A great outing for Railways

NANDAKUMAR MARAR

CARL HOOPER and his team touring India will find it difficult to find a mention even in the footnotes, in case chronicles of West Indies' cricket visits to these shores are updated for the benefit of future generations. Such a conclusion was inescapable during the West Indies' three-day tour game in Pune against Ranji Trophy champion Railways. Sir Vivian Richards, accompanying the team as chairman of selectors, sought solace in golf while the match was in progress, after spending mornings at the Nehru Stadium. His once-intimidating, now-awe-inspiring presence in the visitors' dressing room was lost on a strangely docile West Indies side. No post-wicket celebrations from bowlers even after a four-wicket haul from Cameron Cuffy, no regret for dropped catches from close-in fielders, standing eight in an arc. Even the batsmen performed as if programmed for monotony, with the exception of Chris Gayle who showed survival instinct and a bit of flair to hit 154.

Chris Gayle struck a hundred for the West Indies.-VIVEK BENDRE

"We do not have a lot of positives to take home from this tour of India," admitted skipper Carl Hooper in a pre-match briefing, then handed over charge to wicket-keeper Ridley Jacobs after opting out of this tour game, along with Shivnarine Chanderpaul, Merv Dillon, Pedro Collins and Jermaine Lawson. If the intention behind the management's decision was to give fringe names a chance to get into the groove, the hunger to perform at all costs was missing in West Indies' play. Eventually, it was left to the Railways to spark off competitive interest in the match through collective and individual effort, though India's champion side surely deserved more committed opposition.

Railways were trained on astroturf wickets at their New Delhi base so that their batsmen could stand up to the West Indies pacemen. But, except for one nasty Cameron Cuffy delivery crashing into opener Shreyas Khanolkar's helmet before bouncing towards point, the Railway batsmen faced no problems piling up runs even against the new ball. "We got to play this match at the last moment after the BCCI agreed to our request for a tour game, ahead of India 'A'. Railways playing the West Indies is a rare honour, so each one went all out to prove our worth," observed Vinod Sharma, the Railways coach. "I can't talk about the state of West Indies cricket, but from what I have heard from others, the best youngsters there who should be taking up cricket are attracted to basketball," Sharma said.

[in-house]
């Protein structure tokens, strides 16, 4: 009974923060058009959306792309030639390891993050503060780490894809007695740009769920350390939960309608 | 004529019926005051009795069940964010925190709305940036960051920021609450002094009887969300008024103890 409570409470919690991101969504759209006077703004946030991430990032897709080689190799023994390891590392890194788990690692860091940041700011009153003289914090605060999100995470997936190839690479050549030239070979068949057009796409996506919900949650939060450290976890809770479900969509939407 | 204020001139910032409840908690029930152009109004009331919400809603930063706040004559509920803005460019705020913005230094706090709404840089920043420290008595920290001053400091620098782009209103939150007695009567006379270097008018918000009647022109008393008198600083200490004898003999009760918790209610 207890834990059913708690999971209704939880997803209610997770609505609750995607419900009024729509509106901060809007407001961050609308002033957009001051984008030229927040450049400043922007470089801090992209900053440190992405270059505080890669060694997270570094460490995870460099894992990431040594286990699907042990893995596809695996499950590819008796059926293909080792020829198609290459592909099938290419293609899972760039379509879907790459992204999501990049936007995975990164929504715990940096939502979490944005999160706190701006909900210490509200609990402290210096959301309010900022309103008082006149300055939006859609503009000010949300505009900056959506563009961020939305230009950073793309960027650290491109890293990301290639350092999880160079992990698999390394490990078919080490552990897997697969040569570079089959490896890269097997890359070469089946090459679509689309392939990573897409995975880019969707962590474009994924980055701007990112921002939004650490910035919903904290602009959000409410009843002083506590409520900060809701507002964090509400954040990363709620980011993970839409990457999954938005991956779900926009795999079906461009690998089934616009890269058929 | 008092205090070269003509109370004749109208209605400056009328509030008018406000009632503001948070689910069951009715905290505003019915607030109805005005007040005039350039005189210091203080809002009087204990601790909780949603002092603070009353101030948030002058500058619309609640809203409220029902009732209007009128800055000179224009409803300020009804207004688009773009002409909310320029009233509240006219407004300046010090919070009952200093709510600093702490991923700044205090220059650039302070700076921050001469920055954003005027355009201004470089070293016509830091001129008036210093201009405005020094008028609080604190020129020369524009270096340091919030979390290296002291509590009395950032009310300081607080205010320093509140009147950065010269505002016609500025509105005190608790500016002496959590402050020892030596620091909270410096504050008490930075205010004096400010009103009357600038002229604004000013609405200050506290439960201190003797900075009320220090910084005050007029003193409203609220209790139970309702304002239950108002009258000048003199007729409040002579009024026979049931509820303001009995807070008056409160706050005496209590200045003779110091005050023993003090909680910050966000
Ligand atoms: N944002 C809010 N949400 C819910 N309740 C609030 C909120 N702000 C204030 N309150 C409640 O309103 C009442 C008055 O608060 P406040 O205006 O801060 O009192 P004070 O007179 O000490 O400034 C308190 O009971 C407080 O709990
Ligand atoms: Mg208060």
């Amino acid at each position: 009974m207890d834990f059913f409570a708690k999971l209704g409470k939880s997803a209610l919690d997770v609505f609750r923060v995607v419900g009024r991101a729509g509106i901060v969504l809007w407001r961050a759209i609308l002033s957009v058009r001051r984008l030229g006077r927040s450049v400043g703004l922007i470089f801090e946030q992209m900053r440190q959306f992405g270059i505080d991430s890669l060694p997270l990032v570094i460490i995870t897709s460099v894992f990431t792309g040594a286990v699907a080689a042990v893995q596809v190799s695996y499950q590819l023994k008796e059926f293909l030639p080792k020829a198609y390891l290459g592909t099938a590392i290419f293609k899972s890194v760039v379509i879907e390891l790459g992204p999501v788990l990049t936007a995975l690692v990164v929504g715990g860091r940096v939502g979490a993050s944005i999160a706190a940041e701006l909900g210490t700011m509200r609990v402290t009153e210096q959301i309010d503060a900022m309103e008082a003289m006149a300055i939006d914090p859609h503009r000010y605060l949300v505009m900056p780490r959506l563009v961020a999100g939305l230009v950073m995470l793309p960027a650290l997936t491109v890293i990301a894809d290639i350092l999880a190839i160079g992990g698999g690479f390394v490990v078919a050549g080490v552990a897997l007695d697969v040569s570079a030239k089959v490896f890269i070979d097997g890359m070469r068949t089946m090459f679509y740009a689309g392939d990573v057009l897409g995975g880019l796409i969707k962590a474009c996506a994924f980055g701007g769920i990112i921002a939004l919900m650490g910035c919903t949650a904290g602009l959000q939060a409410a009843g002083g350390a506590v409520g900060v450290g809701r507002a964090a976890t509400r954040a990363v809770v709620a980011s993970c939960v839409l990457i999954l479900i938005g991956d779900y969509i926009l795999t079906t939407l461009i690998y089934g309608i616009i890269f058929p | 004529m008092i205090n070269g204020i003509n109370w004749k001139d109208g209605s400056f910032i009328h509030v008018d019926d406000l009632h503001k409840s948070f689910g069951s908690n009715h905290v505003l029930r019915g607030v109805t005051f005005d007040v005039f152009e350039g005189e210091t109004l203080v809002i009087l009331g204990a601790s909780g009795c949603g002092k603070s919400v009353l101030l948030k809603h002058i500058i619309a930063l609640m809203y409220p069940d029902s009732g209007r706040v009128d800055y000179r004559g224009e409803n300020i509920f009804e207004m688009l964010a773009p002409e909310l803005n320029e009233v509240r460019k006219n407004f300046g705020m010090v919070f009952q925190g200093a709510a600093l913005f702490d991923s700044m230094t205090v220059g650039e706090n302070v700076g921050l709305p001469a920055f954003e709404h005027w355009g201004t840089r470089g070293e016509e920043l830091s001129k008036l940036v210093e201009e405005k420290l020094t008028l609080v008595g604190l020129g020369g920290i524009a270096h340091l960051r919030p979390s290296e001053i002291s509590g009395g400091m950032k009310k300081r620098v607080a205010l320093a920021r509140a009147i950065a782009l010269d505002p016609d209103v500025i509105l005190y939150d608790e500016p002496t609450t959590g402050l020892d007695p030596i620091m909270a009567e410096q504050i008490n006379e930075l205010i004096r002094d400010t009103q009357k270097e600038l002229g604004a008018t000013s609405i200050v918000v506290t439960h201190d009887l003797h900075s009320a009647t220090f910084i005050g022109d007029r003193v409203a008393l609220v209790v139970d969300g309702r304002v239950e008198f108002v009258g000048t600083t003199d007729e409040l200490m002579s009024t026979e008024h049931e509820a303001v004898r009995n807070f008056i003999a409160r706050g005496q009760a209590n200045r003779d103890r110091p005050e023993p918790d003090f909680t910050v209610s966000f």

Cameron Cuffy, who picked up four wickets, traps T. P. Singh leg before wicket.-VIVEK BENDRE

Murali Kartik, the Railways left-arm spinner with first-hand experience of cricket in the Caribbean during tours with Indian teams, feels the slide may have happened due to absence of quality cricket infrastructure when interest for the game was on a high. "Infrastructure for young West Indians interested in taking up cricket is not there in many places I visited. The West Indies administrators did not think about planning for the future when their national team were world-beaters. Now they are paying the price," said this talented India player, an admirer of the Australian model. "Australian administrators are always innovating, trying to make the game more popular for coming generations. Even now as world champions, they never take anything for granted."